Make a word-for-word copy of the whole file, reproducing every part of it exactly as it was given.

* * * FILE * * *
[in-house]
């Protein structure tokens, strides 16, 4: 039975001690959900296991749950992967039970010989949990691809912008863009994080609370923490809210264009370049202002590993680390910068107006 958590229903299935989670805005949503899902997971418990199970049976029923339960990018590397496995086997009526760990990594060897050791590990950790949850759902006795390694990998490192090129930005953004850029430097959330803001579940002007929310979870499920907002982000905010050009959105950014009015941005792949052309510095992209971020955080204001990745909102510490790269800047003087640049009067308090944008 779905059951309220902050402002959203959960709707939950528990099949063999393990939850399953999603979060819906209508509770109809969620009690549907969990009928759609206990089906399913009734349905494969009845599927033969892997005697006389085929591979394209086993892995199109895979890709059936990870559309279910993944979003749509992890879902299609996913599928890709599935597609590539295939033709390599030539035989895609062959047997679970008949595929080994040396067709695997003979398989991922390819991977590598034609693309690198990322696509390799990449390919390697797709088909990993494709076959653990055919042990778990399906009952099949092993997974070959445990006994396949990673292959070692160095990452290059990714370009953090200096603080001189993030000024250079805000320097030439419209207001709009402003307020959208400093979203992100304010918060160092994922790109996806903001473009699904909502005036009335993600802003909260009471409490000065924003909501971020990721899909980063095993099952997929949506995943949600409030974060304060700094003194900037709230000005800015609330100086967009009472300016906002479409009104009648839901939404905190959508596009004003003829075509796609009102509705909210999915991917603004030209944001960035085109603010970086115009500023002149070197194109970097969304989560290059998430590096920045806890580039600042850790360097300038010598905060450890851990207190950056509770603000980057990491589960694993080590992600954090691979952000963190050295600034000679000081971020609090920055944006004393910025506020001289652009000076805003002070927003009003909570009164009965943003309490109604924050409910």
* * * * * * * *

[in-house]
């Protein structure tokens, strides 16, 4: 039975001690959900296991749950992967039970010989949990691809912008863009994080609370923490809210264009370049202002590993680390910068107006 958590229903299935989670805005949503899902997971418990199970049976029923339960990018590397496995086997009526760990990594060897050791590990950790949850759902006795390694990998490192090129930005953004850029430097959330803001579940002007929310979870499920907002982000905010050009959105950014009015941005792949052309510095992209971020955080204001990745909102510490790269800047003087640049009067308090944008 779905059951309220902050402002959203959960709707939950528990099949063999393990939850399953999603979060819906209508509770109809969620009690549907969990009928759609206990089906399913009734349905494969009845599927033969892997005697006389085929591979394209086993892995199109895979890709059936990870559309279910993944979003749509992890879902299609996913599928890709599935597609590539295939033709390599030539035989895609062959047997679970008949595929080994040396067709695997003979398989991922390819991977590598034609693309690198990322696509390799990449390919390697797709088909990993494709076959653990055919042990778990399906009952099949092993997974070959445990006994396949990673292959070692160095990452290059990714370009953090200096603080001189993030000024250079805000320097030439419209207001709009402003307020959208400093979203992100304010918060160092994922790109996806903001473009699904909502005036009335993600802003909260009471409490000065924003909501971020990721899909980063095993099952997929949506995943949600409030974060304060700094003194900037709230000005800015609330100086967009009472300016906002479409009104009648839901939404905190959508596009004003003829075509796609009102509705909210999915991917603004030209944001960035085109603010970086115009500023002149070197194109970097969304989560290059998430590096920045806890580039600042850790360097300038010598905060450890851990207190950056509770603000980057990491589960694993080590992600954090691979952000963190050295600034000679000081971020609090920055944006004393910025506020001289652009000076805003002070927003009003909570009164009965943003309490109604924050409910």